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Bush reaches beyond inner circle on Iraq policy

By Tabassum Zakaria 1 hour, 56 minutes ago

WASHINGTON (Reuters) -
President George W. Bush reached on Thursday beyond his tight circle of trusted aides to solicit views on
Iraq of former secretaries of state and defense, including some who have publicly criticized his policy.

The meeting, part of the president's effort to defend his policies on Iraq and the war on terrorism, took place as insurgent violence surged anew in Iraq. Two suicide bombers killed 120 people and wounded more than 200 in the cities of Kerbala and Ramadi and seven U.S. soldiers were also killed in separate roadside bomb attacks.

"Not everybody around this table agreed with my decision to go into Iraq and I fully understand that," Bush said, adding that he had listened to their concerns and suggestions. "We take to heart the advice."

The former officials who served in administrations dating back to President John Kennedy, attended a meeting with Bush, current Secretary of State
Condoleezza Rice and Defense Secretary Donald Rumsfeld.

They were briefed by Gen. George Casey, the U.S. commander in Iraq, and Zalmay Khalilzad, U.S. ambassador to Iraq.

Lawrence Eagleburger, secretary of state for Bush's father, said when talking to the president there is a tendency to be restrained in expressing opposing views.

"There was some criticism, but it was basically 'you haven't talked to the American people enough,' and it was very mild," he said to reporters after the meeting. "We're all has-beens anyway," he said, smoking a cigarette in front of the television cameras on the White House driveway.

Bush has been emphasizing progress in Iraq after the December elections to an American public that has shown increasing discontent with the war in which more than 2,100 U.S. troops and thousands of Iraqis have died.

Critics have called for a quick withdrawal of U.S. forces from Iraq, but Bush has repeatedly said that he will not set a timetable and U.S. forces would not pull out until Iraqi forces can take over security.

"The main thrust of our success will be when the Iraqis are able to take the fight to the enemy that wants to stop their democracy and we're making darn good progress along those lines," Bush said.


Alexander Haig, secretary of state for President
Ronald Reagan, said Bush was right to say withdrawing troops from Iraq would be determined by conditions on the ground.

"I think the president has taken the absolutely correct position, contrary to a number of Washington politicians," Haig said.

Bush has to address the troop withdrawal question because many Americans want to know when U.S. forces will pull out, but it can give information to the enemy, Eagleburger said. "Every time we talk about withdrawal you can see the ears of Osama (bin Laden) and his friends perking up."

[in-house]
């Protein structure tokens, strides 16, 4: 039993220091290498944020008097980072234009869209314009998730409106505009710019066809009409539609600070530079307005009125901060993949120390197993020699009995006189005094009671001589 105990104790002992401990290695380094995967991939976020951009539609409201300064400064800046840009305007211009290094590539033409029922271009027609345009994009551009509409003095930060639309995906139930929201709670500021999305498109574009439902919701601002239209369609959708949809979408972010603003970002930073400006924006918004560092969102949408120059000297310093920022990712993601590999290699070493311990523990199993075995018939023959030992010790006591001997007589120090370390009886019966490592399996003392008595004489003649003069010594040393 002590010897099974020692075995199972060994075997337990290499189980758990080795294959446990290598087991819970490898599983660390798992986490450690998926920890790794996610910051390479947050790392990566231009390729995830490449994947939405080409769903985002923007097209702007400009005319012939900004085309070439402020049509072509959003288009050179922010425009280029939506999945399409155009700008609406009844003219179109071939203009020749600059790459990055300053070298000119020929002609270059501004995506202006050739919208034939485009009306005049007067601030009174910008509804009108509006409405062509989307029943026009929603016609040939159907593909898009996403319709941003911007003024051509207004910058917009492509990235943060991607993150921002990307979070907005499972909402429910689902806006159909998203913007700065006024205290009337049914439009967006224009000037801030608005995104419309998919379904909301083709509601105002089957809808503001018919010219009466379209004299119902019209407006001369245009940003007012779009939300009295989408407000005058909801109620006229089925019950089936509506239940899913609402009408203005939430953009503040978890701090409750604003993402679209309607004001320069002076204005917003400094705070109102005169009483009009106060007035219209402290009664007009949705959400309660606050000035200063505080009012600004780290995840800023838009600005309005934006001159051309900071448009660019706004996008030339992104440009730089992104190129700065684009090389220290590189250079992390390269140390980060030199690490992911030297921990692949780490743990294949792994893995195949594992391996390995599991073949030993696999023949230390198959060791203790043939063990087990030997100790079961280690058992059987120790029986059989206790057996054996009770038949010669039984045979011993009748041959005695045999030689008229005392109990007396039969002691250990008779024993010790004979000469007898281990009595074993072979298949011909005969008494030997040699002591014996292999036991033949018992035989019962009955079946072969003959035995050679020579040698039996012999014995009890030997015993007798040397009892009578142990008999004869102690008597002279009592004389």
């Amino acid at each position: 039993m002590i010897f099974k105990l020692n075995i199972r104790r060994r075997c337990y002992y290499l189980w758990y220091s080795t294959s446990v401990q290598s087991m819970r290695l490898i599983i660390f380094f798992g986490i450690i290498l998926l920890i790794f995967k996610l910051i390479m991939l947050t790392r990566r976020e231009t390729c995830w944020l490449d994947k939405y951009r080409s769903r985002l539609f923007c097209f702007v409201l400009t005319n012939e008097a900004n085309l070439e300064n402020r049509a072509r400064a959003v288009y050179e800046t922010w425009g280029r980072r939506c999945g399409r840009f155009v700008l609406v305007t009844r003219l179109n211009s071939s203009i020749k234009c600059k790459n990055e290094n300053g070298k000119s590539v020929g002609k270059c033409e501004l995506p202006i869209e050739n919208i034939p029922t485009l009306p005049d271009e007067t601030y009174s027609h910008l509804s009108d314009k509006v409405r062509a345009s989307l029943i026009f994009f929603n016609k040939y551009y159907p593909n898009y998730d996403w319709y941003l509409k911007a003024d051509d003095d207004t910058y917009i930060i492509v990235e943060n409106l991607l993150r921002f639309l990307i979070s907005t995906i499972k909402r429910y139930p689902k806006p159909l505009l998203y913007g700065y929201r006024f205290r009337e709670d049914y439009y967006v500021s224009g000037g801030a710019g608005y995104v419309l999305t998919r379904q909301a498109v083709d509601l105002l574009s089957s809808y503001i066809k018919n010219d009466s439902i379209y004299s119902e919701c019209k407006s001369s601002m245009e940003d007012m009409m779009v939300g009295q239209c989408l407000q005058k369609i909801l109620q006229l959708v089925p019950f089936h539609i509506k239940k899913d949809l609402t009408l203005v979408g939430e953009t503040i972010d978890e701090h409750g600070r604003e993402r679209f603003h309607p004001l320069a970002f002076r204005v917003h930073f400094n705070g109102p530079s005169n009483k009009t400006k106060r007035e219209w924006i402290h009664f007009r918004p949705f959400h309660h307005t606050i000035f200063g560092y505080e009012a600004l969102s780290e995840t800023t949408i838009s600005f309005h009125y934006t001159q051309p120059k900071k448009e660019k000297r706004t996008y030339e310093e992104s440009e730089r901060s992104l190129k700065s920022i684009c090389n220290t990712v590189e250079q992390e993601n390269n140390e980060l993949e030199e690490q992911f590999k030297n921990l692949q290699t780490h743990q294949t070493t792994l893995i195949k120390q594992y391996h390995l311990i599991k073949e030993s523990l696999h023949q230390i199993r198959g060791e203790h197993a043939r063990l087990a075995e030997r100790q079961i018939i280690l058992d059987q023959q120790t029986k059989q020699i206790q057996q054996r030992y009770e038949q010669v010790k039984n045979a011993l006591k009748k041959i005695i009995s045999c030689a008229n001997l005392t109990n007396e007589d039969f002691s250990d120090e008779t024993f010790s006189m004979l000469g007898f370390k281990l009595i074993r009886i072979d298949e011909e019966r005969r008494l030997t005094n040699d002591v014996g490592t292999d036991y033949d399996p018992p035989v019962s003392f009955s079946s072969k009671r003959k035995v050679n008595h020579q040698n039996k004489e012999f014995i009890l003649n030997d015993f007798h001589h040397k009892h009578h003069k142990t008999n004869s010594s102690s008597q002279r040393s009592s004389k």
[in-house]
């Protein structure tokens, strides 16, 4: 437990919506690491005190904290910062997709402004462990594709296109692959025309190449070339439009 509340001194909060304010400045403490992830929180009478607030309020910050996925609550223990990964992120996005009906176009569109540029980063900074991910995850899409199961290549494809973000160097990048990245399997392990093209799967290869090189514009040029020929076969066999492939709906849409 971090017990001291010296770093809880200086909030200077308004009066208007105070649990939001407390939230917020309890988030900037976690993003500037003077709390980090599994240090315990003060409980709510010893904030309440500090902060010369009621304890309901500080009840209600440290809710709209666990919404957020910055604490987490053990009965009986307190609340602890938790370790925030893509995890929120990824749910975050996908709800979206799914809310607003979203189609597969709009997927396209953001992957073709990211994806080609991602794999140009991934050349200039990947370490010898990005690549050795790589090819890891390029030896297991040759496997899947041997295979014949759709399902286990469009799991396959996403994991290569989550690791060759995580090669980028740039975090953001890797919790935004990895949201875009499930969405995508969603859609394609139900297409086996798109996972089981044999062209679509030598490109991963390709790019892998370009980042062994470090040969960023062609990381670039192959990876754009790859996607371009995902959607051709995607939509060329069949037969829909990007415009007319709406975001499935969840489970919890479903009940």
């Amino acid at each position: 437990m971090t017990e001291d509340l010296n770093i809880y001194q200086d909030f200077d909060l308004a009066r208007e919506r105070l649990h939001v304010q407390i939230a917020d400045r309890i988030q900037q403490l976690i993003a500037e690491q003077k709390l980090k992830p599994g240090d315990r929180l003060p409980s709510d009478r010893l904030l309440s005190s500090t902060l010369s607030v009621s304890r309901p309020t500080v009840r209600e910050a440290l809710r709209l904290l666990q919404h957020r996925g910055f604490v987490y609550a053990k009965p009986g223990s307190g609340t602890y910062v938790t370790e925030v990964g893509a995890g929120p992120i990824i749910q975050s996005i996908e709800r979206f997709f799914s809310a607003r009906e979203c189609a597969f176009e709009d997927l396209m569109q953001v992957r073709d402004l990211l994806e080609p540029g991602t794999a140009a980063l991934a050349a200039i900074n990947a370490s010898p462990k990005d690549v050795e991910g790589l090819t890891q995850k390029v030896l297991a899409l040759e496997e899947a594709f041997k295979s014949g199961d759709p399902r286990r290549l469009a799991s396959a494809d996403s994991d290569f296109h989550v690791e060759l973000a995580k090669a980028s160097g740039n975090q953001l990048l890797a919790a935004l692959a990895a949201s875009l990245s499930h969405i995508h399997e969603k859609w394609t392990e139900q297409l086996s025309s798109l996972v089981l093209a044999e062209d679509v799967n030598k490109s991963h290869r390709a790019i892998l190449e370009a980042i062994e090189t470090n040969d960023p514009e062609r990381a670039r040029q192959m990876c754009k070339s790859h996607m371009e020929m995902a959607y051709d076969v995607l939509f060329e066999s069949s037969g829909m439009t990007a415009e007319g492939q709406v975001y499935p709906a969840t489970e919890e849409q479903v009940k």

Among those attending were
Colin Powell, Bush's first secretary of state whose tenure was often marked by friction with the White House and the
Pentagon on a range of foreign policy issues.

Since leaving the post, Powell has avoided publicly criticizing the president, but several of his aides have lashed out at Bush, Vice President
Dick Cheney and Rumsfeld.

Also at the meeting were William Perry, defense secretary in the administration of President
Bill Clinton who was an adviser to Bush's 2004 election opponent, Democratic Sen.
John Kerry of Massachusetts.

Other former secretaries of state from both Republican and Democratic administrations who attended included
Madeleine Albright, James Baker, and George Shultz.

Former secretaries of defense included William Cohen, Frank Carlucci, James Schlesinger, Harold Brown, Melvin Laird and Robert McNamara.

McNamara, 89, served under Presidents John Kennedy and Lyndon Johnson. Although he was a key architect of early U.S. policy in Vietnam, he eventually became disillusioned with the war there.
That would be a hell of a meeting to attend. Bobby McNamara and Madeline Albright! neat.

In any case, it's nice to see Bush going out to look at other viewpoints but I still think the other guy that I voted for would have done a better job. And by "the other guy" I mean Leonard Peltier, not Johnny Kerry.

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ComradeMolyneux said:
And by "the other guy" I mean Leonard Peltier, not Johnny Kerry.


War sucks in general. It happened, its war, its politics. Soldiers are going to die from both sides. The loss of human life is bad no matter how you look at it.

What about the good stuff thats come out of it, and dont tell me theres no good to ousting a tyrannical madman from a country that at one time had a very large army and massive amounts of weapons.
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